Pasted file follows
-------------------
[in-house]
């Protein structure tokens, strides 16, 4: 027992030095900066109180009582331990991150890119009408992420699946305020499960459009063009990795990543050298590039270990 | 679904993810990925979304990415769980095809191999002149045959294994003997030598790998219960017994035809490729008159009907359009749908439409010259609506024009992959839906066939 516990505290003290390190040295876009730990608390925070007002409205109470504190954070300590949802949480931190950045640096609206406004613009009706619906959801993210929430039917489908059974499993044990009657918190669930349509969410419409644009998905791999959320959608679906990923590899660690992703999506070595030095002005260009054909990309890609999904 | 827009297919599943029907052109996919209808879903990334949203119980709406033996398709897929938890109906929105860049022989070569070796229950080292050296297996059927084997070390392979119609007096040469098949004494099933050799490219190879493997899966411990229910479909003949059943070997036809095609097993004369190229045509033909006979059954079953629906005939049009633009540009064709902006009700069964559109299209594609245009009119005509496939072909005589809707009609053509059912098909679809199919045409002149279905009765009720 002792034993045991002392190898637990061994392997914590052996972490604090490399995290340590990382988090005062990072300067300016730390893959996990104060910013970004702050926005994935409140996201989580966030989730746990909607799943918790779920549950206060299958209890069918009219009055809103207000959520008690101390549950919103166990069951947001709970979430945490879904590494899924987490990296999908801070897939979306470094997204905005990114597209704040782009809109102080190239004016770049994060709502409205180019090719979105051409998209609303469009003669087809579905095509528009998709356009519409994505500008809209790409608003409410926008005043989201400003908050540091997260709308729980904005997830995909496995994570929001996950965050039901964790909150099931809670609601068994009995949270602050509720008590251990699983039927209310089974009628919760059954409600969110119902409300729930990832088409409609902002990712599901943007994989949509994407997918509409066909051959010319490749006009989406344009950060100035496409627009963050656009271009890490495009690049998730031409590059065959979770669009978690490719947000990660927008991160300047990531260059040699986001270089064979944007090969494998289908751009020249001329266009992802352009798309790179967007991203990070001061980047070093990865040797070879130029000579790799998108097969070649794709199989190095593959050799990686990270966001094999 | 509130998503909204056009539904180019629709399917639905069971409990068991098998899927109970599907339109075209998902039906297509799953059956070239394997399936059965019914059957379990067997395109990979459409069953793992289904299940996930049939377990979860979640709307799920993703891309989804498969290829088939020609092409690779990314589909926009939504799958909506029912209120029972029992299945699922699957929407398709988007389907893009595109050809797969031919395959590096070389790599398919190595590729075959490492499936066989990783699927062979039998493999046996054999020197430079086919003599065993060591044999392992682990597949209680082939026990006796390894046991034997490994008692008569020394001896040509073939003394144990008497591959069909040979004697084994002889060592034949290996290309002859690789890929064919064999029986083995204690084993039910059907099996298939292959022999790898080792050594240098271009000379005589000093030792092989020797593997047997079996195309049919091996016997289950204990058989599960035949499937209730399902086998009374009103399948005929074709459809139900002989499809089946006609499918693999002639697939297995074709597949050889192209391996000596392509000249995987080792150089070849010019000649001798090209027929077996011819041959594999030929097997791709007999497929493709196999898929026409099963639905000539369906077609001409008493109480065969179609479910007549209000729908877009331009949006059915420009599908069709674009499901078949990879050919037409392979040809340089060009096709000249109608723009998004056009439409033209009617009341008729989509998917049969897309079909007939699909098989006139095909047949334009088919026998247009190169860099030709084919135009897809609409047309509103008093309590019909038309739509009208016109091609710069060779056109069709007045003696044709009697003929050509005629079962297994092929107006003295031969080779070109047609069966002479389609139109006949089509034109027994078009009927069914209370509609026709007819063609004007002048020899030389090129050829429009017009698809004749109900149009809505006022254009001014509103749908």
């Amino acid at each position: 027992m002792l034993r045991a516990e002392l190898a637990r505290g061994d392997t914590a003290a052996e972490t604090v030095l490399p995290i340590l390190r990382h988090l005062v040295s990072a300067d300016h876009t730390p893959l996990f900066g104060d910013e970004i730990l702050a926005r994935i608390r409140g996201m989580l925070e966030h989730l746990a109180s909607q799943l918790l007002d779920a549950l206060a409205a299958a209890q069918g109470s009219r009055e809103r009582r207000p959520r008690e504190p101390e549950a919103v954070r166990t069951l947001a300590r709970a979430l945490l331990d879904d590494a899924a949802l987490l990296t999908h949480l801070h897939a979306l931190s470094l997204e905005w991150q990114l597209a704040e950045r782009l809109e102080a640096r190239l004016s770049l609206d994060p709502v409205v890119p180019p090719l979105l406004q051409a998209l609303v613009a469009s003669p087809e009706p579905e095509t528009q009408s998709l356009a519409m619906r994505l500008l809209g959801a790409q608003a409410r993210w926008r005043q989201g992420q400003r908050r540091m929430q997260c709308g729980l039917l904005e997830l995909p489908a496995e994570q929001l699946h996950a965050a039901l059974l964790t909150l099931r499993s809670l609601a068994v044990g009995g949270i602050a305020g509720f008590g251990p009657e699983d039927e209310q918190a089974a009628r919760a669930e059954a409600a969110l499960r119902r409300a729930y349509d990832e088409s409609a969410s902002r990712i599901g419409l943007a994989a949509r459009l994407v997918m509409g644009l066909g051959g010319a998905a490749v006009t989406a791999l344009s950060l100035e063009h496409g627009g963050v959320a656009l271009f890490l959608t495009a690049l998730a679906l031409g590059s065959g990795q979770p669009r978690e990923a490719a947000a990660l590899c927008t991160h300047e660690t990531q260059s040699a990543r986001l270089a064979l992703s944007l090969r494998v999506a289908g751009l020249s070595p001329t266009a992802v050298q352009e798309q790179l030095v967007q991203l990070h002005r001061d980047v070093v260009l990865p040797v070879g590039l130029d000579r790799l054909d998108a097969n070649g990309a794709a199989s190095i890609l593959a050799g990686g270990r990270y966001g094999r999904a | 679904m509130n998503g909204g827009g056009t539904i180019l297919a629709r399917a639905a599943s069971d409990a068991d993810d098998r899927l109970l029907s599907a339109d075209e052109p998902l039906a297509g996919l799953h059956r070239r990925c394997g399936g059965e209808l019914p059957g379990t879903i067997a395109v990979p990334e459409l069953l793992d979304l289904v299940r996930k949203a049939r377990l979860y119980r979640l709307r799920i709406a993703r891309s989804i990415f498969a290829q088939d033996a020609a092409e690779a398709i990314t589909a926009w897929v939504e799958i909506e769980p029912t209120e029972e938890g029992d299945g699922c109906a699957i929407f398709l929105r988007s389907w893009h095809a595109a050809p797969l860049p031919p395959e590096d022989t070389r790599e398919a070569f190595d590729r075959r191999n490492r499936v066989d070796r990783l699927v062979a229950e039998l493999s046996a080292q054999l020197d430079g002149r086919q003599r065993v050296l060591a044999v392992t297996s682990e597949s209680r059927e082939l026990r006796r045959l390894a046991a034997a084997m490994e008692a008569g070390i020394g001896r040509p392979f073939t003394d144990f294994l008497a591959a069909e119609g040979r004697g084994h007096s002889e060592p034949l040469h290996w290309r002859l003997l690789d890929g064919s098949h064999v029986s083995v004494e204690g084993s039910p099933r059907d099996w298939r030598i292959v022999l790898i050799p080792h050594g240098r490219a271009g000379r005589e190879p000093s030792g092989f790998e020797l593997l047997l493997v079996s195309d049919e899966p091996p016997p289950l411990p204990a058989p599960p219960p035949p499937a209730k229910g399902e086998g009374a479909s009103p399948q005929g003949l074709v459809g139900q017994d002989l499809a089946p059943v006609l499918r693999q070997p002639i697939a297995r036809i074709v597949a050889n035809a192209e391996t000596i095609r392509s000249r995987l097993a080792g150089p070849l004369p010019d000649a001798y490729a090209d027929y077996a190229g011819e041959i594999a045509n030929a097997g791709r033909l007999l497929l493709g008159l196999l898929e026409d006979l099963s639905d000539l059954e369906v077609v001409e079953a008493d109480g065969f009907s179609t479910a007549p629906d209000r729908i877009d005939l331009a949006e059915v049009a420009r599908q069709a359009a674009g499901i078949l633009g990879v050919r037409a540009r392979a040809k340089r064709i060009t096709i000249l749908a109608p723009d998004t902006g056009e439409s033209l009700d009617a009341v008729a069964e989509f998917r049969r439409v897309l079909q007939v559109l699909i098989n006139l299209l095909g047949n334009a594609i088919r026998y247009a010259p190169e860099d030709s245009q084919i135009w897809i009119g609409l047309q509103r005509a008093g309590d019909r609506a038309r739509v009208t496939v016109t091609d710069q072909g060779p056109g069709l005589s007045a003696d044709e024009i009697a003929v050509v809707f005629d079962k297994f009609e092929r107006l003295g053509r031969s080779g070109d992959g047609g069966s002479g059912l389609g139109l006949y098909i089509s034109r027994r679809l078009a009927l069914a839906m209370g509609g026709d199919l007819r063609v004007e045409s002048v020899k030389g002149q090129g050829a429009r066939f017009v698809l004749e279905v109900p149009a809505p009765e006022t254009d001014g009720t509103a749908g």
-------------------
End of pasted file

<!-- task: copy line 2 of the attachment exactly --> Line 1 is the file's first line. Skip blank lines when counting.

């Protein structure tokens, strides 16, 4: 027992030095900066109180009582331990991150890119009408992420699946305020499960459009063009990795990543050298590039270990 | 679904993810990925979304990415769980095809191999002149045959294994003997030598790998219960017994035809490729008159009907359009749908439409010259609506024009992959839906066939 516990505290003290390190040295876009730990608390925070007002409205109470504190954070300590949802949480931190950045640096609206406004613009009706619906959801993210929430039917489908059974499993044990009657918190669930349509969410419409644009998905791999959320959608679906990923590899660690992703999506070595030095002005260009054909990309890609999904 | 827009297919599943029907052109996919209808879903990334949203119980709406033996398709897929938890109906929105860049022989070569070796229950080292050296297996059927084997070390392979119609007096040469098949004494099933050799490219190879493997899966411990229910479909003949059943070997036809095609097993004369190229045509033909006979059954079953629906005939049009633009540009064709902006009700069964559109299209594609245009009119005509496939072909005589809707009609053509059912098909679809199919045409002149279905009765009720 002792034993045991002392190898637990061994392997914590052996972490604090490399995290340590990382988090005062990072300067300016730390893959996990104060910013970004702050926005994935409140996201989580966030989730746990909607799943918790779920549950206060299958209890069918009219009055809103207000959520008690101390549950919103166990069951947001709970979430945490879904590494899924987490990296999908801070897939979306470094997204905005990114597209704040782009809109102080190239004016770049994060709502409205180019090719979105051409998209609303469009003669087809579905095509528009998709356009519409994505500008809209790409608003409410926008005043989201400003908050540091997260709308729980904005997830995909496995994570929001996950965050039901964790909150099931809670609601068994009995949270602050509720008590251990699983039927209310089974009628919760059954409600969110119902409300729930990832088409409609902002990712599901943007994989949509994407997918509409066909051959010319490749006009989406344009950060100035496409627009963050656009271009890490495009690049998730031409590059065959979770669009978690490719947000990660927008991160300047990531260059040699986001270089064979944007090969494998289908751009020249001329266009992802352009798309790179967007991203990070001061980047070093990865040797070879130029000579790799998108097969070649794709199989190095593959050799990686990270966001094999 | 509130998503909204056009539904180019629709399917639905069971409990068991098998899927109970599907339109075209998902039906297509799953059956070239394997399936059965019914059957379990067997395109990979459409069953793992289904299940996930049939377990979860979640709307799920993703891309989804498969290829088939020609092409690779990314589909926009939504799958909506029912209120029972029992299945699922699957929407398709988007389907893009595109050809797969031919395959590096070389790599398919190595590729075959490492499936066989990783699927062979039998493999046996054999020197430079086919003599065993060591044999392992682990597949209680082939026990006796390894046991034997490994008692008569020394001896040509073939003394144990008497591959069909040979004697084994002889060592034949290996290309002859690789890929064919064999029986083995204690084993039910059907099996298939292959022999790898080792050594240098271009000379005589000093030792092989020797593997047997079996195309049919091996016997289950204990058989599960035949499937209730399902086998009374009103399948005929074709459809139900002989499809089946006609499918693999002639697939297995074709597949050889192209391996000596392509000249995987080792150089070849010019000649001798090209027929077996011819041959594999030929097997791709007999497929493709196999898929026409099963639905000539369906077609001409008493109480065969179609479910007549209000729908877009331009949006059915420009599908069709674009499901078949990879050919037409392979040809340089060009096709000249109608723009998004056009439409033209009617009341008729989509998917049969897309079909007939699909098989006139095909047949334009088919026998247009190169860099030709084919135009897809609409047309509103008093309590019909038309739509009208016109091609710069060779056109069709007045003696044709009697003929050509005629079962297994092929107006003295031969080779070109047609069966002479389609139109006949089509034109027994078009009927069914209370509609026709007819063609004007002048020899030389090129050829429009017009698809004749109900149009809505006022254009001014509103749908």